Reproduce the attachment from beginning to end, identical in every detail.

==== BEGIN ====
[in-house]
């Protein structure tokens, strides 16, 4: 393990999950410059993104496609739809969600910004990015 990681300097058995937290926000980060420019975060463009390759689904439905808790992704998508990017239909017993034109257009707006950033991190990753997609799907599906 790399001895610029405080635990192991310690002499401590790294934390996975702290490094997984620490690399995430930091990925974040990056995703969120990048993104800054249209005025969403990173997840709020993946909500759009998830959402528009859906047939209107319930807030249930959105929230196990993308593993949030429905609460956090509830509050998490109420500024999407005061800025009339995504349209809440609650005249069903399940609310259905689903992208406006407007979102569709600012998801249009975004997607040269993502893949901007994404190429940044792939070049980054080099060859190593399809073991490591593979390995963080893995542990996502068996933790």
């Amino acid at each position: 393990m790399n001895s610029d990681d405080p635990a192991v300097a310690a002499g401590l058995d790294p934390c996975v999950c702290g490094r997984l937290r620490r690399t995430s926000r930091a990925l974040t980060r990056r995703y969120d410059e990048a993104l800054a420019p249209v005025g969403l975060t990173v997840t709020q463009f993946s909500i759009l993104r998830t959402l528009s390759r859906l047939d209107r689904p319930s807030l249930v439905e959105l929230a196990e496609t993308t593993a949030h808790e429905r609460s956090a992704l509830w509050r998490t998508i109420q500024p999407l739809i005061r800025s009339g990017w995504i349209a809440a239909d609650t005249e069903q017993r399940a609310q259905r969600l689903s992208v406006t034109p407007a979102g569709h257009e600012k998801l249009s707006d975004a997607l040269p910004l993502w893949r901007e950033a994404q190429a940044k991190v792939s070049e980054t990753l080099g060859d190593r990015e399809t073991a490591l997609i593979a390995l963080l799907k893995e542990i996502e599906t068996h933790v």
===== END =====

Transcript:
[in-house]
């Protein structure tokens, strides 16, 4: 393990999950410059993104496609739809969600910004990015 990681300097058995937290926000980060420019975060463009390759689904439905808790992704998508990017239909017993034109257009707006950033991190990753997609799907599906 790399001895610029405080635990192991310690002499401590790294934390996975702290490094997984620490690399995430930091990925974040990056995703969120990048993104800054249209005025969403990173997840709020993946909500759009998830959402528009859906047939209107319930807030249930959105929230196990993308593993949030429905609460956090509830509050998490109420500024999407005061800025009339995504349209809440609650005249069903399940609310259905689903992208406006407007979102569709600012998801249009975004997607040269993502893949901007994404190429940044792939070049980054080099060859190593399809073991490591593979390995963080893995542990996502068996933790």
């Amino acid at each position: 393990m790399n001895s610029d990681d405080p635990a192991v300097a310690a002499g401590l058995d790294p934390c996975v999950c702290g490094r997984l937290r620490r690399t995430s926000r930091a990925l974040t980060r990056r995703y969120d410059e990048a993104l800054a420019p249209v005025g969403l975060t990173v997840t709020q463009f993946s909500i759009l993104r998830t959402l528009s390759r859906l047939d209107r689904p319930s807030l249930v439905e959105l929230a196990e496609t993308t593993a949030h808790e429905r609460s956090a992704l509830w509050r998490t998508i109420q500024p999407l739809i005061r800025s009339g990017w995504i349209a809440a239909d609650t005249e069903q017993r399940a609310q259905r969600l689903s992208v406006t034109p407007a979102g569709h257009e600012k998801l249009s707006d975004a997607l040269p910004l993502w893949r901007e950033a994404q190429a940044k991190v792939s070049e980054t990753l080099g060859d190593r990015e399809t073991a490591l997609i593979a390995l963080l799907k893995e542990i996502e599906t068996h933790v």